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The Respectable Career of Fritz K.: The Making and Remaking of a Provincial Nazi Leader

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Volume 18

Studies in German History

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The Respectable Career of Fritz K.

The Making and Remaking of a Provincial Nazi Leader

Hartmut Berghoff and Cornelia Rauh
Translated from the German by Casey Butterfield

376 pages, 44 illus., 5 tables, bibliog., index

ISBN  978-1-78238-593-6 $135.00/£99.00 Hb Published (May 2015)

ISBN  978-1-78920-846-7 $34.95/£27.95 Pb Published (December 2020)

eISBN 978-1-78238-594-3 eBook

Hb Pb View cartYour country: United States - Click here to remove geolocation   Buy the eBook! $34.95 Request a Review or Examination Copy (in Digital Format) Recommend to your Library Available in GOBI®


“Berghoff and Rauh expertly weave Kiehn’s life into the historiography of twentieth- century Germany. They also tell the story of the German Mittelstand (owners of small to medium-sized companies) in the last century.” • Central European History

“…offers a welcome addition to English-language readers who are interested in learning more about protagonists beyond the usual suspects of Daimler, Deutsche Bank, or Krupp…It is an intriguing story, perhaps more in the context of local than of business history. But then again, all business history is local.” • Journal of Modern History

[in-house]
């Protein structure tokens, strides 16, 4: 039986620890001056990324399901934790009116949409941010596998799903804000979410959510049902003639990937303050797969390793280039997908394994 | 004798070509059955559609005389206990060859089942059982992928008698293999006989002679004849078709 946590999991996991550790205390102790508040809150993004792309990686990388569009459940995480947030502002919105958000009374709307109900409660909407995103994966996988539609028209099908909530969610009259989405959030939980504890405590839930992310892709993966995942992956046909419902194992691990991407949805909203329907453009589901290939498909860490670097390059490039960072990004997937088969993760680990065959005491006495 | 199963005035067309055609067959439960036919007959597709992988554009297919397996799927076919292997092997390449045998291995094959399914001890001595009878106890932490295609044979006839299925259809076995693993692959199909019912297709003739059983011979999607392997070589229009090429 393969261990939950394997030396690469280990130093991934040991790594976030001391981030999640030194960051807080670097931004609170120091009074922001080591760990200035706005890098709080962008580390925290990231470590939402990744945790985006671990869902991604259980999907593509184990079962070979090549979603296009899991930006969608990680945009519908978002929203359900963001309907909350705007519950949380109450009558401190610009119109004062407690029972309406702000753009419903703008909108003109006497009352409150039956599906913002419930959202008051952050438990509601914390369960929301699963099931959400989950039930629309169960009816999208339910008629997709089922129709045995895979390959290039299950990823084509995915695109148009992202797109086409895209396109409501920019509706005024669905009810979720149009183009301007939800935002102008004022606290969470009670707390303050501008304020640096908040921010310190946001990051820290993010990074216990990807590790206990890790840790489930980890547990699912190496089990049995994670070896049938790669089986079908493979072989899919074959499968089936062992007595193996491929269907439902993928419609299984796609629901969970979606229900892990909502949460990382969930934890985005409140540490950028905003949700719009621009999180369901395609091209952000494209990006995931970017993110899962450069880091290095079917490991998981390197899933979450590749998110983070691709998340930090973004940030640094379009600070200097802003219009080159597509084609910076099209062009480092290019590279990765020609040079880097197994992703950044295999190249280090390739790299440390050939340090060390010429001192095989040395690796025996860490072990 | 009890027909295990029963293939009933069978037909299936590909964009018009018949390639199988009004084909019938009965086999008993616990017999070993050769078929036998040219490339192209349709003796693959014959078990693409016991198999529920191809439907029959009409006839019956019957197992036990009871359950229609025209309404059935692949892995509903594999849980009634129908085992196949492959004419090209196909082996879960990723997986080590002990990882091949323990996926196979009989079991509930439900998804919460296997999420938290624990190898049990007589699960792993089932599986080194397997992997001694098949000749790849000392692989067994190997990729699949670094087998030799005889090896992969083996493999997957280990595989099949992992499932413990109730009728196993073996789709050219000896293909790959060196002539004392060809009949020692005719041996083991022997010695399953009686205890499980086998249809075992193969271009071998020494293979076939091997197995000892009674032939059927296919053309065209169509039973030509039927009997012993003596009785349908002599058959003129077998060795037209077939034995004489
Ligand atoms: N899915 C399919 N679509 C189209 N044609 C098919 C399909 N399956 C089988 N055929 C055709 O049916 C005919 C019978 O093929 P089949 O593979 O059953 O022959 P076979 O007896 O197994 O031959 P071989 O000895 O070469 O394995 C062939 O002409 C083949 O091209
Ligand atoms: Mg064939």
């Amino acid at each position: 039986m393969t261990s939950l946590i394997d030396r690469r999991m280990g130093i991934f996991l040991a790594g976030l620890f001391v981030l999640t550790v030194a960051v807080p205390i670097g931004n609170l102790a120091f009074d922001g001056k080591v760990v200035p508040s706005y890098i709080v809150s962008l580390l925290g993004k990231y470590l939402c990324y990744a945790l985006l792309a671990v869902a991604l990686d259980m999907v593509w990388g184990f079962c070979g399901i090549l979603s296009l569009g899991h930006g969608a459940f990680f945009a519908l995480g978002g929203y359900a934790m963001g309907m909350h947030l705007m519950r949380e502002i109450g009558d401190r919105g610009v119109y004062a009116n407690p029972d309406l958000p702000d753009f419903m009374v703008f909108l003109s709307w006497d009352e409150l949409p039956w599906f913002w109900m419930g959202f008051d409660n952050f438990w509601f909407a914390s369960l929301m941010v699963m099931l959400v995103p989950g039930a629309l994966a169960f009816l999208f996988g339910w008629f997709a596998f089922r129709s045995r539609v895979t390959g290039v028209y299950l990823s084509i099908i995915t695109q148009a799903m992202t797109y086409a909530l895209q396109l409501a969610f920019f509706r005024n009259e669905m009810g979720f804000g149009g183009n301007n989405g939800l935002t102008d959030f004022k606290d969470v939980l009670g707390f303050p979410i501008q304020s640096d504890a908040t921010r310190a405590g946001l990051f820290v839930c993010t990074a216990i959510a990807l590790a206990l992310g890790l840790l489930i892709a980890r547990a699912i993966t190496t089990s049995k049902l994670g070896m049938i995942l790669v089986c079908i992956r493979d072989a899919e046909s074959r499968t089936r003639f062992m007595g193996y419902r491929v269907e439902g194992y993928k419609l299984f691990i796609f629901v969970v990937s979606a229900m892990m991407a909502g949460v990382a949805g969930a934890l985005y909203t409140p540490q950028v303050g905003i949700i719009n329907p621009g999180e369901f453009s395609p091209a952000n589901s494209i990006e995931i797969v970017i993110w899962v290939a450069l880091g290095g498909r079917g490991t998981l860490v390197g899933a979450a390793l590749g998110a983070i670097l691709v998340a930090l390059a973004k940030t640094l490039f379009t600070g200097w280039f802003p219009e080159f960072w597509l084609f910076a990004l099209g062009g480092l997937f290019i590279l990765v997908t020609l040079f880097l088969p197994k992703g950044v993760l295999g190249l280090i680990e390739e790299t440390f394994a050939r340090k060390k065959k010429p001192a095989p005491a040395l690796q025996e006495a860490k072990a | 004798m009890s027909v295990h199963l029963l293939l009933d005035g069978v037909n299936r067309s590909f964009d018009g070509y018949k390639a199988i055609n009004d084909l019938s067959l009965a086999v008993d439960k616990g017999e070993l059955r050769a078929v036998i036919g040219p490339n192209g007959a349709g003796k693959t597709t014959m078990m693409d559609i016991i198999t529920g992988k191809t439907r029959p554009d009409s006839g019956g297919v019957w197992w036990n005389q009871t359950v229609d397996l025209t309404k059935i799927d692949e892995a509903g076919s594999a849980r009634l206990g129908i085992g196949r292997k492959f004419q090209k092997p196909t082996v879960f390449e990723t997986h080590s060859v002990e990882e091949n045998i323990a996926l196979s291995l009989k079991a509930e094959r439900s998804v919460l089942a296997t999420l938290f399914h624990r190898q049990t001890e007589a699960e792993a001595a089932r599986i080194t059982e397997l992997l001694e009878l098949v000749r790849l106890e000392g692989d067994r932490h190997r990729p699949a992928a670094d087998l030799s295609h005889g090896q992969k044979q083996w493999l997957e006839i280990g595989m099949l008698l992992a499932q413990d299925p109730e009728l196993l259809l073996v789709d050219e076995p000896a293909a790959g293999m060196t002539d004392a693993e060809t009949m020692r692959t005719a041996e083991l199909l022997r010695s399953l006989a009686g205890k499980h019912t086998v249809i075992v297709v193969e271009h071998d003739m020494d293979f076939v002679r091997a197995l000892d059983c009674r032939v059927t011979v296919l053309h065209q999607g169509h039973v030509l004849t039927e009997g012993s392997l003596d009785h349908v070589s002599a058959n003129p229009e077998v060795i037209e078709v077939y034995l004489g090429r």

“Berghoff and Rauh provide an admirably well-researched picture of a Nazi provincial activist from the economic Mittelstand, and of the networks of corruption and cronyism that characterized the workings of the ‘Third Reich’ at the local and regional level…[They] do an exemplary job of integrating Kiehn’s biography with local, regional, and national history, in a fine example of the use of microhistorical analysis (of an inherently mediocre figure) to shed light on business history and the workings of the Nazi regime at the provincial level.” • European History Quarterly

“By outlining Fritz Kiehn's career both in a rational-academic but also lively manner, the authors have succeeded in creating an unusually insightful and astute book on what was ‘normal’ in Germany in the twentieth century.” • Die Zeit

“The documentation and interpretation of what was usual makes [the book's] presentation interesting and worth reading. It is also worth reading, of course, because of the writing talents of both its authors, [who] have not only penned a rich socio-historical study, they have, quite simply... written a good book.” • Vierteljahrschrift für Sozial- und Wirtschaftsgeschichte

“A historiographical masterwork, a successful example of how fruitful interdisciplinary historical research can be. It is about structures, milieus, mentalities, and microhistory. But it is also just as much about grand politics, economic history, and a very particular person whose contradictions the two authors managed to describe with brilliance.” • Frankfurter Allgemeine Zeitung